Once you’ve noticed your thoughts, bring your attention back to your behaviour.  The mind often leaves behaviour unspecified, because perfection is more certain than an imperfect first step.  This makes purpose hard to find.

So try to counteract this by getting specific about what it is you will do:
  • I’d love to get the right result – so I will make a list of what that result looks like in practice.
  •  I’d love to know more about the outcome I can expect – and the most important things I need to know are what the client really wants and why they want it.
  • I don’t want to fail – and the main risk to failure is that I don’t revise properly.  Therefore, I will make a revision plan.
  • I want better working conditions – so I will make a specific list of improvements I could make,  starting right here and now.
  • I want to enjoy myself – but I am willing to experience uncertainty now in order to make progress towards my goals.

Friday, 22 April 2011

A Sad Post

A friend of mine, Rupa Patel, died this week from meningitis. She was 24.

I feel utterly wretched about this. Will you forgive me, blog readers, for writing about it?

Rupa was a lovely, sunny, kind person with so much enthusiasm for life. Everyone trots out these cliches but in Rupa's case they really were true.

After we graduated, Rupa asked me to review her CV which I gladly did.  Frankly, it didn't read well. Nothing like the real Rupa, who was so fun and vivacious and natural. It was full of management speak, trying to sound professional, trying to sound as though she was someone else. The thing is, Rupa didn’t need to be anyone else.

In one hilarious example, Rupe wrote this under Interests and Activities:
In my spare time I like solving brainteasers, and other mentally stimulating word and numerical problems.

To which I wrote:
Do you really? Is that true? I am not sure how I feel about this. It sounds a bit weird!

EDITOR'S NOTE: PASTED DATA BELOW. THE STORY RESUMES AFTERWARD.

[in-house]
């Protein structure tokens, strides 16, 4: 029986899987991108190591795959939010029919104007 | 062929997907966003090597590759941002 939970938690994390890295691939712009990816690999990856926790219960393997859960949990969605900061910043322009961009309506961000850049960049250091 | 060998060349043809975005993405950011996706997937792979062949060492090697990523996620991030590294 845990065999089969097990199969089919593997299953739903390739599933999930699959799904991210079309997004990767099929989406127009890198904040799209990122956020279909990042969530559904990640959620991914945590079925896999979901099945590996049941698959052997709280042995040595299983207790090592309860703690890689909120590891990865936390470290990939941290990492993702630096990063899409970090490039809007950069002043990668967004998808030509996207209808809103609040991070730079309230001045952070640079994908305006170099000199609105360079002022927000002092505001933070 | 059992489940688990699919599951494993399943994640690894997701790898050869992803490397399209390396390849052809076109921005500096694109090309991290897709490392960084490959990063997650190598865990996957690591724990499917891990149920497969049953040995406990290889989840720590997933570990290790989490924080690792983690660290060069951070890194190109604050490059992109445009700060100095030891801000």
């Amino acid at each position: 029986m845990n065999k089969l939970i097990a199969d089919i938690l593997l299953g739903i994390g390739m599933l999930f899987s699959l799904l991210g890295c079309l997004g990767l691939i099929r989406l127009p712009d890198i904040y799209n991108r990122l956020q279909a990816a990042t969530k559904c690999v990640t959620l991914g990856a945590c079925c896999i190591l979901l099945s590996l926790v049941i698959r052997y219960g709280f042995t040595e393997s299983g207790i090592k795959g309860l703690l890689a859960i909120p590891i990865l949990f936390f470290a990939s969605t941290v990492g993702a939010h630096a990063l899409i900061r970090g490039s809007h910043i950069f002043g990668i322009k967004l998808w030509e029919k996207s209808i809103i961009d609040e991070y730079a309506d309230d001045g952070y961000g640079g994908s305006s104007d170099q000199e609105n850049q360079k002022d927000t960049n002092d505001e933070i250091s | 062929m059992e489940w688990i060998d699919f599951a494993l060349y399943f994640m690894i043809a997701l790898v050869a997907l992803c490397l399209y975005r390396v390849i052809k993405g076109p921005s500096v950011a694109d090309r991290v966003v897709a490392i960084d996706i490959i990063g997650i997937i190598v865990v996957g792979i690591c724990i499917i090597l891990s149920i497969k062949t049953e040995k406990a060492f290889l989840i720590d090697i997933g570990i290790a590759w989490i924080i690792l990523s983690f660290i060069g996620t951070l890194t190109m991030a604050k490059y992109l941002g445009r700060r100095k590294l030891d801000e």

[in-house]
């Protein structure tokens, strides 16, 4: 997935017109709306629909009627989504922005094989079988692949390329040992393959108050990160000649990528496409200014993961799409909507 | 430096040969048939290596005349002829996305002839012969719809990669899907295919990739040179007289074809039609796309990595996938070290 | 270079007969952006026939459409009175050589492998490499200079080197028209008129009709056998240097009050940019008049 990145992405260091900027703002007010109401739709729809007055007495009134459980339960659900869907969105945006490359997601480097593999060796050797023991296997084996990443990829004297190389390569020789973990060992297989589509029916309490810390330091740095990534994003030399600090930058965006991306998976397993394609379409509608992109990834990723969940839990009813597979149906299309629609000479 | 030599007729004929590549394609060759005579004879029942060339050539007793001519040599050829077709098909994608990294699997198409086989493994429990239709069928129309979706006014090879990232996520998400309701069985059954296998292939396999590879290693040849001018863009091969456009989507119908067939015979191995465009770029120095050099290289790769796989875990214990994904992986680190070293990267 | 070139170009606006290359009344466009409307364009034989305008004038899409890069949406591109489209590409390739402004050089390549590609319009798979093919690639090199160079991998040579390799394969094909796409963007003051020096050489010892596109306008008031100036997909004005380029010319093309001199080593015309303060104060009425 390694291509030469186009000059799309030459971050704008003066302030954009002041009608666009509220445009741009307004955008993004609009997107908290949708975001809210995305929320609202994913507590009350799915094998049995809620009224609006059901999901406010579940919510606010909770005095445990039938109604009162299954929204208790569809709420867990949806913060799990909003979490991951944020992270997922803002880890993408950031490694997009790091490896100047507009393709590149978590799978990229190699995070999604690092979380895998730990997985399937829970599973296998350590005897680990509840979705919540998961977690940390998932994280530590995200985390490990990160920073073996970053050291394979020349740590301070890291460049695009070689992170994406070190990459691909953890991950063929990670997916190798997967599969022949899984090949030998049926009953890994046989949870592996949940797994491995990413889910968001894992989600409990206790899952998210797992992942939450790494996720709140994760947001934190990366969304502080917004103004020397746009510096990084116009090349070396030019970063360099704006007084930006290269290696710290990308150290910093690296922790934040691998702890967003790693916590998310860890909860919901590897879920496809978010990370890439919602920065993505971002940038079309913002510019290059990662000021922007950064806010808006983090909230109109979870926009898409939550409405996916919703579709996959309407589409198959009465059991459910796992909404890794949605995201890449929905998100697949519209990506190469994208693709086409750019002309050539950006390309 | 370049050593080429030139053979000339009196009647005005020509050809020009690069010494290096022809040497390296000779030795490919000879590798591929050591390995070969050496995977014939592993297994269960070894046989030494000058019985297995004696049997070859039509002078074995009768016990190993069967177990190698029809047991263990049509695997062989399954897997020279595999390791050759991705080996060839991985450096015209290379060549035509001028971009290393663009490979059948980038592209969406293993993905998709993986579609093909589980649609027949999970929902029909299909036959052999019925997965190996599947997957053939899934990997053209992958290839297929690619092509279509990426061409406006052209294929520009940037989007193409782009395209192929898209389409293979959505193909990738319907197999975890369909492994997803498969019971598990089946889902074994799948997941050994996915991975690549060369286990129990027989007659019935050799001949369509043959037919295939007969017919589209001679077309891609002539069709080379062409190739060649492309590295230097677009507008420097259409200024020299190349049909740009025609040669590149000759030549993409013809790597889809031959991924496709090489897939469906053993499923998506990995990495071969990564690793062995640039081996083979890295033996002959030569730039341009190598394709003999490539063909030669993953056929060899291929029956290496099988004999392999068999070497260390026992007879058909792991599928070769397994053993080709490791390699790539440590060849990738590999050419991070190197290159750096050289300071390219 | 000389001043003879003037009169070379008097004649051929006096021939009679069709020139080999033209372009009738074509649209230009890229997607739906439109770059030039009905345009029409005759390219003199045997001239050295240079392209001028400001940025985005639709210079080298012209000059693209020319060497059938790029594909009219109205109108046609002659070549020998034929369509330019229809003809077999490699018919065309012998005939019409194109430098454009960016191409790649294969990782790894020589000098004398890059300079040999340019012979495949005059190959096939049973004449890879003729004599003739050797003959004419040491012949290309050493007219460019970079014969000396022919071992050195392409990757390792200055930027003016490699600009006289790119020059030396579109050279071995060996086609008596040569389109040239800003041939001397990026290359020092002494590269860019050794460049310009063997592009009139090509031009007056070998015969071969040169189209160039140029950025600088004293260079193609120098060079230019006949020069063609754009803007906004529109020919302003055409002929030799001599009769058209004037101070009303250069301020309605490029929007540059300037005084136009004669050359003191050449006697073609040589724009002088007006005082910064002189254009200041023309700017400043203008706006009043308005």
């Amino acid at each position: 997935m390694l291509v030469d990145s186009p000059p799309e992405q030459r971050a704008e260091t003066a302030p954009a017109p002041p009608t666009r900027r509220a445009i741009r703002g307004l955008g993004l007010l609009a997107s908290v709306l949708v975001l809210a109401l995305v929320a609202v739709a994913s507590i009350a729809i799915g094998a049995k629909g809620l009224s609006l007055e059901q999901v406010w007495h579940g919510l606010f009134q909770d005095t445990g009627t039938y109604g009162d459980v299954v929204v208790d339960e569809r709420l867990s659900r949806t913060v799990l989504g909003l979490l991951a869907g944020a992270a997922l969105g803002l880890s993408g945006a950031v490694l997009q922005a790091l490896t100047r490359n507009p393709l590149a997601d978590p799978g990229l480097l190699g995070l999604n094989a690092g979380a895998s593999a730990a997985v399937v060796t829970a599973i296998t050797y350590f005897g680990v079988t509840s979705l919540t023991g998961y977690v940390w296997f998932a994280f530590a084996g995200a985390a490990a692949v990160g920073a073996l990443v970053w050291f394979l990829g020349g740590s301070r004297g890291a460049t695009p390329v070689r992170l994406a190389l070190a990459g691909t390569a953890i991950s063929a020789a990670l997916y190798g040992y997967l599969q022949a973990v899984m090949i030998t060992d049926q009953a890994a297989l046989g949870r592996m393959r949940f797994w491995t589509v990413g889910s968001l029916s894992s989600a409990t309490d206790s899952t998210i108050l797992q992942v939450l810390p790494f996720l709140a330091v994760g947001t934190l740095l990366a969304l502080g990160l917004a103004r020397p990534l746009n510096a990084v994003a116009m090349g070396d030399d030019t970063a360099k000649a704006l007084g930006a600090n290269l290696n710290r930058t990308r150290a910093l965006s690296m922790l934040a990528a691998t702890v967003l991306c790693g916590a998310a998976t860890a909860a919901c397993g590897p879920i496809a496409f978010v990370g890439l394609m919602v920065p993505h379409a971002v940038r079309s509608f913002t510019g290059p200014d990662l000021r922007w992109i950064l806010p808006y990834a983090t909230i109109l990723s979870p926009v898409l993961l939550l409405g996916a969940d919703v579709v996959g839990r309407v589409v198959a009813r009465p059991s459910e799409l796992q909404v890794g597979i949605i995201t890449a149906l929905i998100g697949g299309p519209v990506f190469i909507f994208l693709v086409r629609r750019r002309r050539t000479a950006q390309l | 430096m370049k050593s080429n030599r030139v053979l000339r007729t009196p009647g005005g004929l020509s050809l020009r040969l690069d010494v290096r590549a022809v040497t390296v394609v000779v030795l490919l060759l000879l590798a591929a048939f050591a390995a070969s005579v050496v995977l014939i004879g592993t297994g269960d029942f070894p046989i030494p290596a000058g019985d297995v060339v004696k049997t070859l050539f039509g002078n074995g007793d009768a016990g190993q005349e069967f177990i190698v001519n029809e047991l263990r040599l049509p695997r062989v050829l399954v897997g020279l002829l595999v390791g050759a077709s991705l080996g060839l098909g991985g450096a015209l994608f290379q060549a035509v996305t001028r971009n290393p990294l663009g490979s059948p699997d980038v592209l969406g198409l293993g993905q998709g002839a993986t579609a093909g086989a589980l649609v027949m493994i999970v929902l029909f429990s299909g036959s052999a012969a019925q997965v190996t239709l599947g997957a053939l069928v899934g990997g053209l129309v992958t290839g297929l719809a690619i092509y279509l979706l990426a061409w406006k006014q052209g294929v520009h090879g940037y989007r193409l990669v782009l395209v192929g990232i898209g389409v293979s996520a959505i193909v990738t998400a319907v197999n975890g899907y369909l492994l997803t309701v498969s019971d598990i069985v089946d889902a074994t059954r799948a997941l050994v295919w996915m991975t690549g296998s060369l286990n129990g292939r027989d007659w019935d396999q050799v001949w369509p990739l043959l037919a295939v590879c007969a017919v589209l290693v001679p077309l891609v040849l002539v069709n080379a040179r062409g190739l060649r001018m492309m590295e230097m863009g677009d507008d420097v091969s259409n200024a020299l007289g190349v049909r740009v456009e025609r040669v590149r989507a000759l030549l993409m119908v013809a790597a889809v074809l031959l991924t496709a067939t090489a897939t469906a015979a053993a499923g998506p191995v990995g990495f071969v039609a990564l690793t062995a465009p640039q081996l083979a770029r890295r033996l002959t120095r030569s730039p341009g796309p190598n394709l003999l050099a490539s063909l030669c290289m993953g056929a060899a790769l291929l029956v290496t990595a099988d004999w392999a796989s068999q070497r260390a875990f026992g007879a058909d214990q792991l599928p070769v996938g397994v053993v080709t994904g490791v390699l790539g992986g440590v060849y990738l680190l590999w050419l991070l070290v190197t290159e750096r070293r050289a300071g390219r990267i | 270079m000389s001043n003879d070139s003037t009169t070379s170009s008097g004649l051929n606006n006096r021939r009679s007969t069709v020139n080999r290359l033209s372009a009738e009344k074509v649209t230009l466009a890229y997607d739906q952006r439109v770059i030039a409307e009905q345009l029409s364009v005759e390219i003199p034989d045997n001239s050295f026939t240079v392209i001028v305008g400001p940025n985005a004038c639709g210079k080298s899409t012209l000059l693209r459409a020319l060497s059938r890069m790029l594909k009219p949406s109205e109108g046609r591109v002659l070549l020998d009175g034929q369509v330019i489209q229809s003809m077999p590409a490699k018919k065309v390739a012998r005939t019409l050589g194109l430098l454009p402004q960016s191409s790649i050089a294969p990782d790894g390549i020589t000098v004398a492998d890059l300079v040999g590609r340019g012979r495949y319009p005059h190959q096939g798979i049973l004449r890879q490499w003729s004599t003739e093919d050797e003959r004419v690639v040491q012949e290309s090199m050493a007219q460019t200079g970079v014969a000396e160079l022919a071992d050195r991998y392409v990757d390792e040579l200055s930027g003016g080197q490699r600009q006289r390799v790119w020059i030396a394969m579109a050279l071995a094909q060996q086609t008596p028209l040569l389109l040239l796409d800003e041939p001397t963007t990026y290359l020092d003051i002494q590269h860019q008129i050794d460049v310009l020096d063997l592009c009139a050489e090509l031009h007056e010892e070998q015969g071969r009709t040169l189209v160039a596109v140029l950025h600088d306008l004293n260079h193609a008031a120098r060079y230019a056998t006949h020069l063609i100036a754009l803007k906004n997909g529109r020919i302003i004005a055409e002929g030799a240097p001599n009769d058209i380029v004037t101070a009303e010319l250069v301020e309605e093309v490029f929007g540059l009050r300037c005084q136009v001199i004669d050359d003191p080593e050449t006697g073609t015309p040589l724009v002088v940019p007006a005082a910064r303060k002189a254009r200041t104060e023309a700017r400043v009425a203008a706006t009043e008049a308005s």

I still to this day cannot imagine Rupa solving brainteasers, she was FAR more likely to be chatting animatedly with someone about psychology or the latest gossip in the pub, but there you are.

After the CV was finished I wrote this:
Overall, I think you should think about your core strengths. What are they? What are you really interested in? What are you like as a person? Your strengths – the real Rupa – are the things I would be really interested in as an employer. They are the reasons why I would employ you. So they should be the theme of the CV.
To help you, here are some of your strengths I have observed: bright, conscientiousness, funny (ha ha not weird), friendly, great teamworker, responsible, organised (very), fun to work with, willing to learn, highly capable, interested in psychology, ambitious, presentable and reliable (you’re always the first to respond to my e-mails), enthusiastic, intelligent. THIS STUFF DOESN’T COME OUT IN THIS CV.

Of course, Rupa didn’t need my advice really and she soon landed an excellent job. But there is something in what I wrote that consoles me a little bit. I hope she believed me when I said these things. I hope she felt good when she read them. And I hope she felt some confidence as she went out into the brave new world knowing that the people she met really did think she was amazing.

And at least I said them... So often I don’t.

Rupa, you will be missed terribly and my heart goes out to your family and friends.

Everyone at Bloom Psychology and The Career Psychologist will remember you, and we will do our best to honour you in the work we do.

Wednesday, 23 March 2011

The Rat Race

"A rat race is for rats. We're not rats. We're human beings.
Reject the insidious pressures in society that would blunt your critical faculties to all that is happening around you, that would caution silence in the face of injustice lest you jeopardise your chances of promotion and self-advancement.
This is how it starts, and, before you know where you are, you're a fully paid-up member of the rat pack. The price is too high".
Jimmy Reid 1932 - 2010